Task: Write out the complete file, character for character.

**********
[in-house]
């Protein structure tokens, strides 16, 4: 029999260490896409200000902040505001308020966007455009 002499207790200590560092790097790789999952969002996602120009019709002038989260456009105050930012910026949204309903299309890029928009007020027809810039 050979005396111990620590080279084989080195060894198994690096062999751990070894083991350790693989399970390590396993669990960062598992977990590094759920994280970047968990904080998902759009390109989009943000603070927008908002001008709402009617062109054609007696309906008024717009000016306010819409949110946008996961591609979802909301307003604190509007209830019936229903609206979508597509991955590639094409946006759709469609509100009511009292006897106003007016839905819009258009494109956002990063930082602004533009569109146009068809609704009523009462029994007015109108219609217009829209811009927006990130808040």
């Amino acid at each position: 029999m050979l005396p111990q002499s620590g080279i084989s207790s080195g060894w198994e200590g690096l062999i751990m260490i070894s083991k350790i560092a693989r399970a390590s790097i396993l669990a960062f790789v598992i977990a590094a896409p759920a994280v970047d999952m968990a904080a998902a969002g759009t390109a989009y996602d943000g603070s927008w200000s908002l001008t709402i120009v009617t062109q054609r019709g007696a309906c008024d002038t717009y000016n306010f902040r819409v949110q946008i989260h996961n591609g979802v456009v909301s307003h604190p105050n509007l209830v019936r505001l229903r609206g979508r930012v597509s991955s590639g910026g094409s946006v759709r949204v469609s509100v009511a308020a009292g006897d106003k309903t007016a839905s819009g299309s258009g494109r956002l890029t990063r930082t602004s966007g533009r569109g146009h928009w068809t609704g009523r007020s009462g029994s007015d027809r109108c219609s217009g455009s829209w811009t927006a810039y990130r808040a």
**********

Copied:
[in-house]
């Protein structure tokens, strides 16, 4: 029999260490896409200000902040505001308020966007455009 002499207790200590560092790097790789999952969002996602120009019709002038989260456009105050930012910026949204309903299309890029928009007020027809810039 050979005396111990620590080279084989080195060894198994690096062999751990070894083991350790693989399970390590396993669990960062598992977990590094759920994280970047968990904080998902759009390109989009943000603070927008908002001008709402009617062109054609007696309906008024717009000016306010819409949110946008996961591609979802909301307003604190509007209830019936229903609206979508597509991955590639094409946006759709469609509100009511009292006897106003007016839905819009258009494109956002990063930082602004533009569109146009068809609704009523009462029994007015109108219609217009829209811009927006990130808040």
């Amino acid at each position: 029999m050979l005396p111990q002499s620590g080279i084989s207790s080195g060894w198994e200590g690096l062999i751990m260490i070894s083991k350790i560092a693989r399970a390590s790097i396993l669990a960062f790789v598992i977990a590094a896409p759920a994280v970047d999952m968990a904080a998902a969002g759009t390109a989009y996602d943000g603070s927008w200000s908002l001008t709402i120009v009617t062109q054609r019709g007696a309906c008024d002038t717009y000016n306010f902040r819409v949110q946008i989260h996961n591609g979802v456009v909301s307003h604190p105050n509007l209830v019936r505001l229903r609206g979508r930012v597509s991955s590639g910026g094409s946006v759709r949204v469609s509100v009511a308020a009292g006897d106003k309903t007016a839905s819009g299309s258009g494109r956002l890029t990063r930082t602004s966007g533009r569109g146009h928009w068809t609704g009523r007020s009462g029994s007015d027809r109108c219609s217009g455009s829209w811009t927006a810039y990130r808040a």